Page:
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Summary: “How should man be just with God?” was a very important question, because the answer had eternal consequences. “The just shall live by His faith” is God’s answer; and it was this truth that has liberated so many from religious bondage and fear.

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September 29, 2013

The Epistle of Paul the Apostle to the Galatians

Tom Lowe

Chapter II.B.4.c: The Principle Involved (2.15-21)

Galatians 2.15-21 (KJV)

15 We who are Jews by nature, and not sinners of the Gentiles,

16 Knowing that a man is not justified by the works of the law, but by the faith of Jesus Christ, even we have believed in Jesus Christ, that we might be justified by the faith of Christ, and not by the works of the law: for by the works of the law shall no flesh be justified.

17 But if, while we seek to be justified by Christ, we ourselves also are found sinners, is therefore Christ the minister of sin? God forbid.

18 For if I build again the things which I destroyed, I make myself a transgressor.

19 For I through the law am dead to the law, that I might live unto God.

20 I am Crucified with Christ: nevertheless I live ; yet not I, but Christ liveth in me: and the life which I now live in the flesh I live by the faith of the Son of God, who loved me, and gave himself for me.

21 I do not frustrate the grace of God: for if righteousness come by the law, then Christ is dead in vain.

Commentary

15 We who are Jews by nature, and not sinners of the Gentiles,

16 Knowing that a man is not justified by the works of the law, but by the faith of Jesus Christ, even we have believed in Jesus Christ, that we might be justified by the faith of Christ, and not by the works of the law: for by the works of the law shall no flesh be justified.

Verses 15 and 16 are connected together in most of the oldest manuscripts, and read as one sentence.

But how far did Paul’s rebuke of Peter extend? Considerable discussion has centered on the question of whether Paul’s direct remarks to Peter were limited to verse 14 or whether, as in the NIV, they continued to the end of the chapter. While it is impossible to determine, it would seem that Paul uttered more than one sentence in reproving Peter. The remaining verses of the chapter develop, then, the inconsistency between Peter’s behavior and his beliefs.

We who are Jews by nature, and not sinners of the Gentiles,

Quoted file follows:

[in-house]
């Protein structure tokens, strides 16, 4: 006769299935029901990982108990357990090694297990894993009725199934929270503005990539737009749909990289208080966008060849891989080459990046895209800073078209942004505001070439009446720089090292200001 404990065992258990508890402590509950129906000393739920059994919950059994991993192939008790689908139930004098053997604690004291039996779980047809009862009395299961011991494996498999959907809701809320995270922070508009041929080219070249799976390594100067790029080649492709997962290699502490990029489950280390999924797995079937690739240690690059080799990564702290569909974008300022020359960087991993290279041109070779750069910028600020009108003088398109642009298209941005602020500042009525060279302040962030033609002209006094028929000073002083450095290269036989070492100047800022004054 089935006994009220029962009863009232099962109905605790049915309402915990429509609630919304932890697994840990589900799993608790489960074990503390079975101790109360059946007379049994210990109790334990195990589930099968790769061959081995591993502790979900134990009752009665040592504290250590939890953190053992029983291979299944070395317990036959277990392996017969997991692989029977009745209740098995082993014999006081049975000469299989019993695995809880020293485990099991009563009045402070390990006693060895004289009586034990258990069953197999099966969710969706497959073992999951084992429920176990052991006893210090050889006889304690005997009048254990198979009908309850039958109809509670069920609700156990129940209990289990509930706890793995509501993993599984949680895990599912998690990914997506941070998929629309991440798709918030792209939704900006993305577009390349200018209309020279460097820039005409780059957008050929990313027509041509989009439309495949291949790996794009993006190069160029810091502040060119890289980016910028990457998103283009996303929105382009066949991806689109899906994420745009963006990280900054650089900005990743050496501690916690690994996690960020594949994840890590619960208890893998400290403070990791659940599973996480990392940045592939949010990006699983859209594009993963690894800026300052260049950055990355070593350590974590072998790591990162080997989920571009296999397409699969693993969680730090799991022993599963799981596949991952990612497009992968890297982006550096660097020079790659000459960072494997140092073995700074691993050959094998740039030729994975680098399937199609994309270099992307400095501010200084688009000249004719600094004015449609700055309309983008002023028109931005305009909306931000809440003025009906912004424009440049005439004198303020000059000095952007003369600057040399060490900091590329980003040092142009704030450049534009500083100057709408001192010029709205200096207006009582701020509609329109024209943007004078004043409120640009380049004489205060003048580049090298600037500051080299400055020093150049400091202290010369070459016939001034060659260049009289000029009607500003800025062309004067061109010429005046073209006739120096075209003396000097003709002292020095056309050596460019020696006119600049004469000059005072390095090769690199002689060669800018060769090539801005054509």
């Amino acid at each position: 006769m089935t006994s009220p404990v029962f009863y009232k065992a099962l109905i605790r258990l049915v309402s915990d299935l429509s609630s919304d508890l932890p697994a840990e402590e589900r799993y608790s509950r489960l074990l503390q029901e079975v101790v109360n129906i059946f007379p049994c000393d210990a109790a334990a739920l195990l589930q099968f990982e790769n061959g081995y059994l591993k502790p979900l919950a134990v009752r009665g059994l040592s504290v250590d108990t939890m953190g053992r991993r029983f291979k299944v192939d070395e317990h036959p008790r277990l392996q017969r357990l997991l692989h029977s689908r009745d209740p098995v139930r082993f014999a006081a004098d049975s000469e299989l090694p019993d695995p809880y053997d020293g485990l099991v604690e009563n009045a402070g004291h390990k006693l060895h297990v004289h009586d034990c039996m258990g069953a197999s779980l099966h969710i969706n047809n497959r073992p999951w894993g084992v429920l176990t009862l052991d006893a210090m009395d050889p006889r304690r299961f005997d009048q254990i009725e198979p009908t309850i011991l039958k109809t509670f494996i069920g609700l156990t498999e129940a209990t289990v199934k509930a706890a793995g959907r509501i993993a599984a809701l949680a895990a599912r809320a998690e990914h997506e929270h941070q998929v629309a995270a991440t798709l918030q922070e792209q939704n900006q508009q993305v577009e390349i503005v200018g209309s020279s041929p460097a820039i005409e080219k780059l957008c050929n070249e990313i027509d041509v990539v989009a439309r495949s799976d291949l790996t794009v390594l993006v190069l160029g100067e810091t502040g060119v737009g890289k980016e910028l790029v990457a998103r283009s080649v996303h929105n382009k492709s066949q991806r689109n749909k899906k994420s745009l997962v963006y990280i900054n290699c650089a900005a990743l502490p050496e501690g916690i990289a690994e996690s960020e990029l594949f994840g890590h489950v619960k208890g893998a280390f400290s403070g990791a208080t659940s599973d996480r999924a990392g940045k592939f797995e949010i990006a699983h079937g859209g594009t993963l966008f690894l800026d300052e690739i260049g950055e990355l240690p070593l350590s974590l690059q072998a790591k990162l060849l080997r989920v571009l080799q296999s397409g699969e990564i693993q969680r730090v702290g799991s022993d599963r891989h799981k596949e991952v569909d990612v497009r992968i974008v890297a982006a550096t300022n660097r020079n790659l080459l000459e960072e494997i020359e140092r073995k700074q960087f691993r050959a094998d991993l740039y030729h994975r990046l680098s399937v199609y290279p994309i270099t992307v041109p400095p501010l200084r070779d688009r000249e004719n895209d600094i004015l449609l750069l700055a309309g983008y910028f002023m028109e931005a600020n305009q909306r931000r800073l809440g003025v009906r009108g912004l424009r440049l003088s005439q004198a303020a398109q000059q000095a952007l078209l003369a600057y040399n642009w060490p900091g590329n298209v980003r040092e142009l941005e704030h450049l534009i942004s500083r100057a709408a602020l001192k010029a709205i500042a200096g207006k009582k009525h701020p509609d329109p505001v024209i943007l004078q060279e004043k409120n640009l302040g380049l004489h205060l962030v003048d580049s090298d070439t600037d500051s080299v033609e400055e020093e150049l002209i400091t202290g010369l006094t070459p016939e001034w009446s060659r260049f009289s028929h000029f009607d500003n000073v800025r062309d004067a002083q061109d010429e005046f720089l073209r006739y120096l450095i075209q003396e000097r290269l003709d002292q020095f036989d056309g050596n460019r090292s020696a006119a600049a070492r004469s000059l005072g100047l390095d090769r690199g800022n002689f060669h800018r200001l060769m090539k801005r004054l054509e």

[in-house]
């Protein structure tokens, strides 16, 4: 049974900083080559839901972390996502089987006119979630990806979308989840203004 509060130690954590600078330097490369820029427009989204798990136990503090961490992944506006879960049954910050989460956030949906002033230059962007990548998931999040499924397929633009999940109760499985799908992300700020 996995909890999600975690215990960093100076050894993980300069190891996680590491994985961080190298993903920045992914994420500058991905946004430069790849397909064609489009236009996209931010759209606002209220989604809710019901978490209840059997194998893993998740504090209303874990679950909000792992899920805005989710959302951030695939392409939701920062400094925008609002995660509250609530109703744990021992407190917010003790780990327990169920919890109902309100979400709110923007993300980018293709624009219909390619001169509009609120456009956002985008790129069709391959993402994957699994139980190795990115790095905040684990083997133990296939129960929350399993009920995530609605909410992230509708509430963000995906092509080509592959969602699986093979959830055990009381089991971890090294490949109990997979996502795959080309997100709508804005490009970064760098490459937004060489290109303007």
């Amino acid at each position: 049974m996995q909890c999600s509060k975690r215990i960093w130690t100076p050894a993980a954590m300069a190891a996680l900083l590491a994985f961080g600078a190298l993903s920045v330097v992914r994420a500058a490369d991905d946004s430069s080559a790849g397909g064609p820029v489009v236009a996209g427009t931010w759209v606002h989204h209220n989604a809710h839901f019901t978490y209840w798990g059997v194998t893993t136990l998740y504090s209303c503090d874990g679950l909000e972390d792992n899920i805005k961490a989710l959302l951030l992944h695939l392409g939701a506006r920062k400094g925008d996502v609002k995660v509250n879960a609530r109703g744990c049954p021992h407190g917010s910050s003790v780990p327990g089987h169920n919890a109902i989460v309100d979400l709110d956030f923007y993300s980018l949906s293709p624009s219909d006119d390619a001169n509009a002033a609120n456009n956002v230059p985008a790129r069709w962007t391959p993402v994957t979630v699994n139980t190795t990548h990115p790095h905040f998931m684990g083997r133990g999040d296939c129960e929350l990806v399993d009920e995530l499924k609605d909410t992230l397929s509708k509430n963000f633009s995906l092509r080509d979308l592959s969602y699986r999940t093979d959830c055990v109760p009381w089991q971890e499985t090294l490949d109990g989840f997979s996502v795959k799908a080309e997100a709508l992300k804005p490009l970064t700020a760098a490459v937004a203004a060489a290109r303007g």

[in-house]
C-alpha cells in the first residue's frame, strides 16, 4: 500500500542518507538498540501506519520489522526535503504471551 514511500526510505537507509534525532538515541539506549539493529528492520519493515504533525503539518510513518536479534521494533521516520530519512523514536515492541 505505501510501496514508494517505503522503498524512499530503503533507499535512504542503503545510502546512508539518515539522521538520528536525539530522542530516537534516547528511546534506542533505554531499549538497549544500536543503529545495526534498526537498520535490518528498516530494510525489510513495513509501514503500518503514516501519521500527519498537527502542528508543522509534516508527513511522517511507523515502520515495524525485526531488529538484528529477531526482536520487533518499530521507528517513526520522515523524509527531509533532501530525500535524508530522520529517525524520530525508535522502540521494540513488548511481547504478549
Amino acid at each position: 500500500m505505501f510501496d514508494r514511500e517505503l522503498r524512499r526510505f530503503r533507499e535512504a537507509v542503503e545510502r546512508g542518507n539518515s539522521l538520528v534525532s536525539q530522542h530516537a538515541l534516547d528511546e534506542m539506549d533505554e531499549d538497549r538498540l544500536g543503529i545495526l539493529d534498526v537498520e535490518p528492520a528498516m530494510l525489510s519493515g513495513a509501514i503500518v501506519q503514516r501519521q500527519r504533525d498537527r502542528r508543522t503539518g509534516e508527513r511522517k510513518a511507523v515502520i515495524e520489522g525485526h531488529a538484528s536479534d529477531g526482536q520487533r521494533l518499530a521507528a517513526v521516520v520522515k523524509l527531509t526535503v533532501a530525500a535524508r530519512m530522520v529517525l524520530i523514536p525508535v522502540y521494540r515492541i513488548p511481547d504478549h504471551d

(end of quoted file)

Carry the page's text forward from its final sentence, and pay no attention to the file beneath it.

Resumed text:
The Jew in that day looked upon the Gentile as a sinner. In fact, Gentile and sinner were synonymous terms. Therefore, the rebuke that Paul gave shows the folly of lawgiving—how foolish it was.

Knowing that a man is not justified by the works of the law, but by the faith of Jesus Christ, even we have believed in Jesus Christ,

This is the first appearance of the important word “Justified,” in this letter, and probably in Paul’s writings (if, as we believe, Galatians was the first letter he wrote). “Justification by faith” was the watchword of the Reformation, and it is important that we understand this doctrine.

“How should [a] man be just with God?” (Job 9.2) was a very important question, because the answer had eternal consequences. “The just shall live by His faith” (Hab. 2.4) is God’s answer; and it was this truth that has liberated so many, down through the ages, from religious bondage and fear. This concept is so important that three New Testament books explain it to us

1. Romans explains the meaning of “the just”—“For in it the righteousness of God is revealed from faith to faith; as it is written, "The just shall live by faith." "A just", or righteous man is not someone who thinks he is so, or who is thought by others to be so; nor are any made so by their obedience to the law of works; but he is one that is made righteous by the righteousness of Christ imputed to him.

2. Galatians explains “shall live”—“But that no one is justified by the law in the sight of God is evident, for "the just shall live by faith." (Gal.3.11). The man who is justified by faith, that is, by the object of his faith, Christ and his righteousness, and not by works; he shall live a life of justification, through that righteousness that his faith receives; he shall live contentedly, with peace and joy in the Holy Ghost, as the result of his being justified by faith; and this makes a clear point, that he is not justified by the law, for if he was, he would not live by faith in Christ, but in and by the deeds of the law.

3. Hebrews explains “by faith”—“Now the just shall live by faith; But if anyone draws back, My soul has no pleasure in him" (Hebrews 10.38). The meaning is that the righteous should live by "continued confidence" in God. They should live their lives not in doubt, and fear, and trembling anxiety, but by exercising a calm trust in God. They should not confide in their own merits, works, or strength. They should exercise constant reliance on their Maker. The sense is, that a persevering confidence or belief in the Lord will preserve us amidst all the trials and calamities to which we are exposed.

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